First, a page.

'I'm still waiting': dozens of Manitoba solar system installations in the queue under expired incentive program
WINNIPEG - A solar energy company is seeking an extension to complete projects under a Manitoba Hydro incentive program that stopped accepting applications 18 months ago.
The Crown corporation's Solar Energy Pilot Program ended in April 2018 but some customers are still waiting for their solar systems to be installed. One installer is blaming Manitoba Hydro for the delays but the utility said it's not at fault.
Mike Reimer made the decision to go solar back in April 2018, just before the deadline to apply for a rebate under the incentive program. The two-year pilot covers about 25 per cent of installation costs.
"I saw that there would be some cost savings and also I know it's good for the environment, so wanted to take advantage of the incentive as well,” said Reimer. "I felt it was a good deal."
Eighteen months after applying and with his project approved, Reimer's still waiting for a company called Sycamore Energy, also known as Solar Manitoba, to install his solar system.
Reimer said he’s paid the company nearly $10,000. He said Sycamore promised to finish the work by May 2019 but the deadline has since been pushed back twice – first to this past September and then to May 2020.
"I'm still waiting,” said Reimer. “I've paid about 90 per cent of the total cost and I have nothing to show for it."
Reimer's not alone.
Manitoba Hydro said 252 projects are approved and awaiting completion by more than one contractor.
Sycamore Energy’s chief operating officer, Alex Stuart, said the company he works for is responsible for completing about 100 of those projects.
"At this point, yeah, some of our customers have been facing delays,” said Stuart.
Stuart blames Manitoba Hydro for delays in completing inspections after solar systems are installed.
He acknowledged Manitoba Hydro has granted extensions to his company to finish projects but he said the utility's no longer willing to give them any more time and with winter coming, they need another extension to finish their work.
"We're reaching out to all of our customers saying, 'look you need to ask for another construction season,’” said Stuart. “There's 250 projects left to be completed in all of Manitoba. We've got under 100 left to do. So there's certainly lots of other folks, if they don't get their extensions, they're going to miss out on the solar program as well."
Manitoba Hydro said the program was more popular than it anticipated, with more than 1600 applications coming forward. It acknowledged there were some delays with inspections when the program first started back in April 2016 but Manitoba Hydro said those kinks have since been worked out.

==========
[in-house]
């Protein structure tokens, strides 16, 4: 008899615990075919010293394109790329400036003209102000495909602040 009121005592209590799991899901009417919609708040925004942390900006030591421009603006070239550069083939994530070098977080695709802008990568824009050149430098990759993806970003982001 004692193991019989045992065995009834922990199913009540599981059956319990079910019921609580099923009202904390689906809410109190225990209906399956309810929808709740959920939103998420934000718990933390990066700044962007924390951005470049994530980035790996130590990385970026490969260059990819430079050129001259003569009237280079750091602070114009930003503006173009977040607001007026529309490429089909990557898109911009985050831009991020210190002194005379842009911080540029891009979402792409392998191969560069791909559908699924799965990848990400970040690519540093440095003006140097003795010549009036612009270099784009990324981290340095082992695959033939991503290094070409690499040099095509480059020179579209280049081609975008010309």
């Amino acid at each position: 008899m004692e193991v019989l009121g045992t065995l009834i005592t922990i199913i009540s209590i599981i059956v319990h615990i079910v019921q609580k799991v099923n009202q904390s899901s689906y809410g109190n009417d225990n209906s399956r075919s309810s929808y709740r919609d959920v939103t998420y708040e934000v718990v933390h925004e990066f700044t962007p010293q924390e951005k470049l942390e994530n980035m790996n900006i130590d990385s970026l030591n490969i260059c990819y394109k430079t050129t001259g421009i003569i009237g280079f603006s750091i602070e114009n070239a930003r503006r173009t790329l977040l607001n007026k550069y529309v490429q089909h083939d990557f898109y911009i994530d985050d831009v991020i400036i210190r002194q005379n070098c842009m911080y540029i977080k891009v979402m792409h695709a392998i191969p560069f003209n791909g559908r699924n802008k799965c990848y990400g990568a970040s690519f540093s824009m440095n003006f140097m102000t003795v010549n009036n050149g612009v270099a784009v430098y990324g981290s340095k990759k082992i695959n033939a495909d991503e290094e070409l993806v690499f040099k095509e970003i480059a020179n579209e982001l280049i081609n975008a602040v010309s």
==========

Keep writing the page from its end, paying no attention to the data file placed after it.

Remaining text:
"In fact we're making sure that inspections are completed absolutely as quickly as possible when these projects are complete and the installations are done,” said Scott Powell, Manitoba Hydro’s director of corporate communications
Prior to the end of the program in April 2018, Manitoba Hydro said a note was sent to all contractors informing them installations had to be finished within 12 months of a customer's application being approved.
Since then, Hydro said it's granted contractors, including Sycamore, extensions.
"To really blame any particular issue the company is having on Manitoba Hydro – when we've clearly communicated deadlines, offered numerous extensions that they requested – is somewhat disingenuous, to say the least,” said Powell.
Stuart said some customers have cancelled projects with Sycamore – costing the firm around $1 million in revenue.
"It's our intention to make sure that every person's project gets installed that wants solar,” said Stuart.
Reimer said he plans to stick with Sycamore for now but his patience is wearing thin.
"I don't know if I can wait any longer,” he said. “I don't want to wait and then have nothing in the end."
Stuart said Manitoba Hydro inadvertently sent an email to some of its solar customers that contained 23 email addresses belonging to other customers.
Stuart said Sycamore’s concerned their competitors may have seen that information.
Hydro said it was an error and that it has taken immediate steps to make sure it doesn't happen again.
The Crown corporation said its encouraging customers to stick with their current supplier to get any outstanding work, done. The utility said it's up to each customer to decide if they want to take their business elsewhere.
Manitoba Hydro said some extensions have been granted right through to June 2020 but didn't specify for which contractor.
It doesn't appear Hydro is willing to grant extensions any longer than that but didn't rule it out.